The former Defence Minister, A.K. Antony, on Saturday raised several questions over the Rafale fighter jet deal, wondering whether the Finance Ministry and the Defence Acquisition Council were taken on board while clinching the agreement with France.
He also said that several opposition leaders and BJP brass like Yashwant Sinha and Jaswant Singh had opposed the purchase of the French fighter jets during the UPA regime, finding fault on different counts.
Prime Minister Narendra Modi, during his visit to France last month, had signed an agreement to buy 36 Rafale fighter jets in fly-away condition for over $ 6 billion.
Mr. Antony said the Finance Ministry had not supported the Rafale deal when he was Defence Minister as a new concept of L-1 was introduced to arrive at the best aircraft available based on the life cycle cost of the machine.
Stung by Defence Minister Manohar Parrikar’s reported remarks that he “killed” the deal by making several notings on the file, Mr. Antony insisted that he had taken the “correct” decision against the backdrop of the IAF’s plea for early acquisition of fighter jet.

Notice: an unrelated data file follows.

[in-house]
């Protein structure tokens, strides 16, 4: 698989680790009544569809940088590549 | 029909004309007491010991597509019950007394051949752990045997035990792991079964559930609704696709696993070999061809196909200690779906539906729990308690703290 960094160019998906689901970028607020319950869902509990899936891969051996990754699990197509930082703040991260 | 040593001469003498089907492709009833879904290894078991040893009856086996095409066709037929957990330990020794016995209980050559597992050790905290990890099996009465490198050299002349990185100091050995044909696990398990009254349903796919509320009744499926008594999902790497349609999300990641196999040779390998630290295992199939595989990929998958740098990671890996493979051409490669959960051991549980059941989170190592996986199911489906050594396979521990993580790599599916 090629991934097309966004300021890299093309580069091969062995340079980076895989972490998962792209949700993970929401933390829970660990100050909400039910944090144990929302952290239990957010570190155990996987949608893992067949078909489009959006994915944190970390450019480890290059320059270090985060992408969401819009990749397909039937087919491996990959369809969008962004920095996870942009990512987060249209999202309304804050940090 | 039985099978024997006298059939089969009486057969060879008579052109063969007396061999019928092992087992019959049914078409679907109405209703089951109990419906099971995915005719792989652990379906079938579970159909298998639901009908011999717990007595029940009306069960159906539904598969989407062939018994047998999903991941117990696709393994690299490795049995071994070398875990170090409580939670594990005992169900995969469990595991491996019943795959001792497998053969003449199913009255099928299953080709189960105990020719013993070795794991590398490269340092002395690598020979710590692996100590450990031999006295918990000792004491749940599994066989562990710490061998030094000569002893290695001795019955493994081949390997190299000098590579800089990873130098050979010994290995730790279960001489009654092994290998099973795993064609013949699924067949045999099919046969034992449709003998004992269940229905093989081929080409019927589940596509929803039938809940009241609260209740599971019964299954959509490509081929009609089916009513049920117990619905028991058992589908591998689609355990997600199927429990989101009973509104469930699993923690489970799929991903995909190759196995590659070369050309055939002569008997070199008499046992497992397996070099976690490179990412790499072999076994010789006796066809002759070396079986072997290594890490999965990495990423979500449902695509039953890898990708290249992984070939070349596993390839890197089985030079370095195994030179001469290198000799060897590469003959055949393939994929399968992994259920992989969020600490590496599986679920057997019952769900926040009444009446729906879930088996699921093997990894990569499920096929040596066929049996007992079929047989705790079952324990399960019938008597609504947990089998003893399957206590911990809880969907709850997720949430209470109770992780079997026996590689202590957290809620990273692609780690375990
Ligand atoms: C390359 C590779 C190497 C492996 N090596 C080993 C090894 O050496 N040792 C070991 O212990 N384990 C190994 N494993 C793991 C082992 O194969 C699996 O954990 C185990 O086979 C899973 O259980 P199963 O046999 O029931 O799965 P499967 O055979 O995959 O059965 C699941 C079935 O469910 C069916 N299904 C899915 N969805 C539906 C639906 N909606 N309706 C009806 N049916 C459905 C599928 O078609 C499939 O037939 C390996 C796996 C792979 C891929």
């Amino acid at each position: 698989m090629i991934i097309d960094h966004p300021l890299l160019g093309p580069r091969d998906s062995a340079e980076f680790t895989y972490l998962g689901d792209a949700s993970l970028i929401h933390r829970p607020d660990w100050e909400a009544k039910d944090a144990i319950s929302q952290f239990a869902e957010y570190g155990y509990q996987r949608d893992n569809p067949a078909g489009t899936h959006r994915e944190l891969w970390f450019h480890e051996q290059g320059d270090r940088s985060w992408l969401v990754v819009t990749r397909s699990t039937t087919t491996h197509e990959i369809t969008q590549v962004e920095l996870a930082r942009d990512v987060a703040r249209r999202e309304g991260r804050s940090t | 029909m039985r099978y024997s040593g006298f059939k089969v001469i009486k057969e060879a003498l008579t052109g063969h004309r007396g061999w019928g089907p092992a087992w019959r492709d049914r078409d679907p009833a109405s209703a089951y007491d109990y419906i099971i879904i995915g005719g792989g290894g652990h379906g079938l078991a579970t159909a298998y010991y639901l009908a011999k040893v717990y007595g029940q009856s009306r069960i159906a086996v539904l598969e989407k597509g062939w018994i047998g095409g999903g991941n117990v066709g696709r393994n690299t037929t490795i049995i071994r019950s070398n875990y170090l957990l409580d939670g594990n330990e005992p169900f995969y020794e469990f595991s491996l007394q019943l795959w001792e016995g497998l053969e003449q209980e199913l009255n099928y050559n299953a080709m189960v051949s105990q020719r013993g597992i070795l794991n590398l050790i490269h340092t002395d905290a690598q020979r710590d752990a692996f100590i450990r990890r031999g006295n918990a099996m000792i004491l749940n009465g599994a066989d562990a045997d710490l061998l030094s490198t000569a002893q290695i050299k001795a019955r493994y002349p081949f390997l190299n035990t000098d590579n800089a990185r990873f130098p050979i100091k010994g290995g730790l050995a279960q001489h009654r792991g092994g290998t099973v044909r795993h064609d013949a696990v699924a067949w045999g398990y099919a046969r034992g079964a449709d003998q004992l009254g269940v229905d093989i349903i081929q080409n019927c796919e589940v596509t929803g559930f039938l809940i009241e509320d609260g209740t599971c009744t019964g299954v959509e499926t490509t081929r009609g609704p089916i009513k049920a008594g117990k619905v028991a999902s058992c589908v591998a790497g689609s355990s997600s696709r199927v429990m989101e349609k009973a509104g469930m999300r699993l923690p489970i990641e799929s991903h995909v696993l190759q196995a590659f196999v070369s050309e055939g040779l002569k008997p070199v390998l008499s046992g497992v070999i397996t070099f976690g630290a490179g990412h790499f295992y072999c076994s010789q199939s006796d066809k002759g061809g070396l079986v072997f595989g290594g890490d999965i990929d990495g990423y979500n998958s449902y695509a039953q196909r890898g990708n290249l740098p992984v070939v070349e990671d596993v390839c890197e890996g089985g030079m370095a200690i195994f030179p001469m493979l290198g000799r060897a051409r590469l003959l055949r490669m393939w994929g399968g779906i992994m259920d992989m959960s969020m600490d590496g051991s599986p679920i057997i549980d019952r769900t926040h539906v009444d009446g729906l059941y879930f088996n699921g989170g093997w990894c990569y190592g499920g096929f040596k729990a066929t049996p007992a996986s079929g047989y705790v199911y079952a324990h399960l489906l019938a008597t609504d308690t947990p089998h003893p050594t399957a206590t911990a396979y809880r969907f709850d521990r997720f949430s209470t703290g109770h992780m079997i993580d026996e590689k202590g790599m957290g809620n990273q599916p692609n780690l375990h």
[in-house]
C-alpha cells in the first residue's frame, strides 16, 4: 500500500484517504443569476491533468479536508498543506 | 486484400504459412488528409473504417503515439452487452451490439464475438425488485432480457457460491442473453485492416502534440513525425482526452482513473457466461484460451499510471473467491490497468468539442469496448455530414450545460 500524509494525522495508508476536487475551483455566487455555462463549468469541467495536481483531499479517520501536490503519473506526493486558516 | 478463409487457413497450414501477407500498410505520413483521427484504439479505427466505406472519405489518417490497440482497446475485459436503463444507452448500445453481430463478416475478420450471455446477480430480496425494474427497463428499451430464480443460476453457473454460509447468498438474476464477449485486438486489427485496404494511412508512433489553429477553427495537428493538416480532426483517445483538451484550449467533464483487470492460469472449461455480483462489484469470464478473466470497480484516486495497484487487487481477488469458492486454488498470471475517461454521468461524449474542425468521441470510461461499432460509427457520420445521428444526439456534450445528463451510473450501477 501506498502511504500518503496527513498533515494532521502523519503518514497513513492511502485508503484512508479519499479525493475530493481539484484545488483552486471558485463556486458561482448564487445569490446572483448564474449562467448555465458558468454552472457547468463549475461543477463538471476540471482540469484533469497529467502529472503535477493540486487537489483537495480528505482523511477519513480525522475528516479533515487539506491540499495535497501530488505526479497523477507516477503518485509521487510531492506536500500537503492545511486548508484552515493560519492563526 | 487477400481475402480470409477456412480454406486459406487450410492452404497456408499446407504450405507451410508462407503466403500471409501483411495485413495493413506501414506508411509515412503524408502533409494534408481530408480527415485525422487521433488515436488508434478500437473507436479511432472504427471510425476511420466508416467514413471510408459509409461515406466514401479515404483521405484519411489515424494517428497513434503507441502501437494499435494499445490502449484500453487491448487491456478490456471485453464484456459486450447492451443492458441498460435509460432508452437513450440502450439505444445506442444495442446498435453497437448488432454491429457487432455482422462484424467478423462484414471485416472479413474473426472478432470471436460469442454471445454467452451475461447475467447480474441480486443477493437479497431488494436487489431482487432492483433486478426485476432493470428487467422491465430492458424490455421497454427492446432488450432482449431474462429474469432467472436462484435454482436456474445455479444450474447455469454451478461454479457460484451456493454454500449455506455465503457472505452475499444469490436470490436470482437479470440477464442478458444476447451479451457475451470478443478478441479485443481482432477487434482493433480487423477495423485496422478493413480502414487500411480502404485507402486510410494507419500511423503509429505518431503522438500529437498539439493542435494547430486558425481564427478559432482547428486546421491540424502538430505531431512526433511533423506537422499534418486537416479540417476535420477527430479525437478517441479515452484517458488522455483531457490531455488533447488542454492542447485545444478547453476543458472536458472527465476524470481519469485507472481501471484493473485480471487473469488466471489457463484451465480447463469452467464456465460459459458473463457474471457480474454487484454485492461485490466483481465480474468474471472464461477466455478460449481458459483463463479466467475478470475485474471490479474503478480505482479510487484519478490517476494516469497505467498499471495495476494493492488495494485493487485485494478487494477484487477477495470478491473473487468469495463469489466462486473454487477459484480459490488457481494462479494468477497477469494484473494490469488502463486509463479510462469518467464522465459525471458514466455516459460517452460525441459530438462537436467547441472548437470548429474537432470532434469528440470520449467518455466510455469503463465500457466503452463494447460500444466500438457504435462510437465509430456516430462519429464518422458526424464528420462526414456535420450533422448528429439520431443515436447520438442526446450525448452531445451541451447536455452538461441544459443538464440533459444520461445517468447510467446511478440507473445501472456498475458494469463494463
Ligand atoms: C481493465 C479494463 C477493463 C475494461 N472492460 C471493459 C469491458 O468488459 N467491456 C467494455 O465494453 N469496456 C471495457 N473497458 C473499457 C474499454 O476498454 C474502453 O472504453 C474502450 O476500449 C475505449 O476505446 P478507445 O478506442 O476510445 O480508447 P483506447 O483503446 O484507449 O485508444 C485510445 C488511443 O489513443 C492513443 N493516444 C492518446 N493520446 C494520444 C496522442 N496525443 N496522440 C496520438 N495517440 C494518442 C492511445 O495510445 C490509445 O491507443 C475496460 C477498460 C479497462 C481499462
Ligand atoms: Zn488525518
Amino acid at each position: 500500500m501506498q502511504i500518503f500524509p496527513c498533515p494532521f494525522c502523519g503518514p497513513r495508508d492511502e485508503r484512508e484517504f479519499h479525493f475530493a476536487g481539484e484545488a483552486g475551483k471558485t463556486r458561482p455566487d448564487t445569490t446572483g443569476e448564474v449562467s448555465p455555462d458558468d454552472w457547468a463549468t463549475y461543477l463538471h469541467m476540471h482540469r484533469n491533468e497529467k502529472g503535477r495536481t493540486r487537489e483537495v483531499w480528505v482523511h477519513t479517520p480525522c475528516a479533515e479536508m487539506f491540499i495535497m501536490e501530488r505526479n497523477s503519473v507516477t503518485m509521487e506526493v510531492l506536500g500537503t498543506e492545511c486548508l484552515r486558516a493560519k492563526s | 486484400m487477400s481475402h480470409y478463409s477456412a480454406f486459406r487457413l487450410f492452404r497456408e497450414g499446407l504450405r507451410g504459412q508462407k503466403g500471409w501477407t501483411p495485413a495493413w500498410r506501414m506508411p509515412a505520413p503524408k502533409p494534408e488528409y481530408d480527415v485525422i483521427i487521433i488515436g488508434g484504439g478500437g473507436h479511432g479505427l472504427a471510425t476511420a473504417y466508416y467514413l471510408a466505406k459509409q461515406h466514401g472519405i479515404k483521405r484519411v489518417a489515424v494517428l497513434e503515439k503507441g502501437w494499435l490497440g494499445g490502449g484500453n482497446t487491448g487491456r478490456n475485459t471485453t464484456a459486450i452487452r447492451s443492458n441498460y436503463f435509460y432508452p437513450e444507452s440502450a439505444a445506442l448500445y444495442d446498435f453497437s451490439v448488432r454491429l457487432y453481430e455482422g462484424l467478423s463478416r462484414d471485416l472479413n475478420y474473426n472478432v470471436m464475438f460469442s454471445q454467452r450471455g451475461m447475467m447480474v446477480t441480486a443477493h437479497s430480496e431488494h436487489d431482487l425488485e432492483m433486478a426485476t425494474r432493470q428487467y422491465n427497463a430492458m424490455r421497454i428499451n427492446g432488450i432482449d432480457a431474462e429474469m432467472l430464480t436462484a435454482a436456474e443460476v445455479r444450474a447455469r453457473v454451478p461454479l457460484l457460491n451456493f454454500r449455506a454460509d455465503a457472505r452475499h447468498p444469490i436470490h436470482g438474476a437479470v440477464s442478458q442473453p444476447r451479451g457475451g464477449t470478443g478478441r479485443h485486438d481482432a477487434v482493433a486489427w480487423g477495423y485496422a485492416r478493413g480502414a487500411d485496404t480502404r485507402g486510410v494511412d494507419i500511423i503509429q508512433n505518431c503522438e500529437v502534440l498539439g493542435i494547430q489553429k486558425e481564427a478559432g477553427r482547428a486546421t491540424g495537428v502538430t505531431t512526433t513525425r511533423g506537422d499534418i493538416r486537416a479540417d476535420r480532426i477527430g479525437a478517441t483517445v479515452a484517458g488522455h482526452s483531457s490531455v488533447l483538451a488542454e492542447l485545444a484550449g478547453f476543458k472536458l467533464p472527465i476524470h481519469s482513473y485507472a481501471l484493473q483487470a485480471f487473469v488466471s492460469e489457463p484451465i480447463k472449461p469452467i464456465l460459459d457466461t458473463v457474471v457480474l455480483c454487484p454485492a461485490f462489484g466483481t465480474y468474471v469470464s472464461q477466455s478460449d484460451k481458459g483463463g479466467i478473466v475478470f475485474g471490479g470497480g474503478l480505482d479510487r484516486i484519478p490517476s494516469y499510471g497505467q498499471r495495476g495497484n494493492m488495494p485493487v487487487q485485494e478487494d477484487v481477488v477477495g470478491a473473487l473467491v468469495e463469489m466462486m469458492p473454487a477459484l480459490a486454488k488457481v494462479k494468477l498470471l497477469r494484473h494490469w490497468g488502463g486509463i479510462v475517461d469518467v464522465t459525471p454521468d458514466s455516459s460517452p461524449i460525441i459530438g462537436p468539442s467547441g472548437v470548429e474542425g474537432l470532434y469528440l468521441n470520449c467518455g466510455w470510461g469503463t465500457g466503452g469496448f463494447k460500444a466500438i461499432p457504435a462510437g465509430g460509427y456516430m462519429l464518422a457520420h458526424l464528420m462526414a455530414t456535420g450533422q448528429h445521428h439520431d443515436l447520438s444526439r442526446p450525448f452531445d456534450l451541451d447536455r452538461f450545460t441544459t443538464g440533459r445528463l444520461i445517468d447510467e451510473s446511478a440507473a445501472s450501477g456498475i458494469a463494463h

Mr. Antony said he had told all concerned to continue with the negotiations, but not to take it with the government for approval until the L-1 dispute was settled.
During his tenure as Defence Minister, Mr. Antony said what was being sought to be achieved was acquisition of 18 aircraft in fly-away condition and 108 to be manufactured along with technology transfer agreement with Hindustan Aeronautics Ltd.
The company was not ready to transfer technology as part of the agreement.
Mr. Antony insisted that neither the Prime Minister, nor the Defence Minister or the Armed Forces could procure any equipment bypassing the Defence Acquisition Council.
The Congress leader sought to know what was the decision on technology transfer arrived at by the Modi government which had been emphasising much on ‘Make in India’
Defence preparedness At the AICC briefing, the senior Congress leader tore into government claims on defence preparedness accusing it of committing the “anti-national act” of compromising the nation’s security by downsizing the Mountain Strike Corps on the Chinese border despite Beijing enjoying 3/1 superiority over New Delhi.
“A weak man cannot safeguard national interests. We don’t want war, but should be in a position to protect our country,” he said, appealing to the government to reconsider the decision.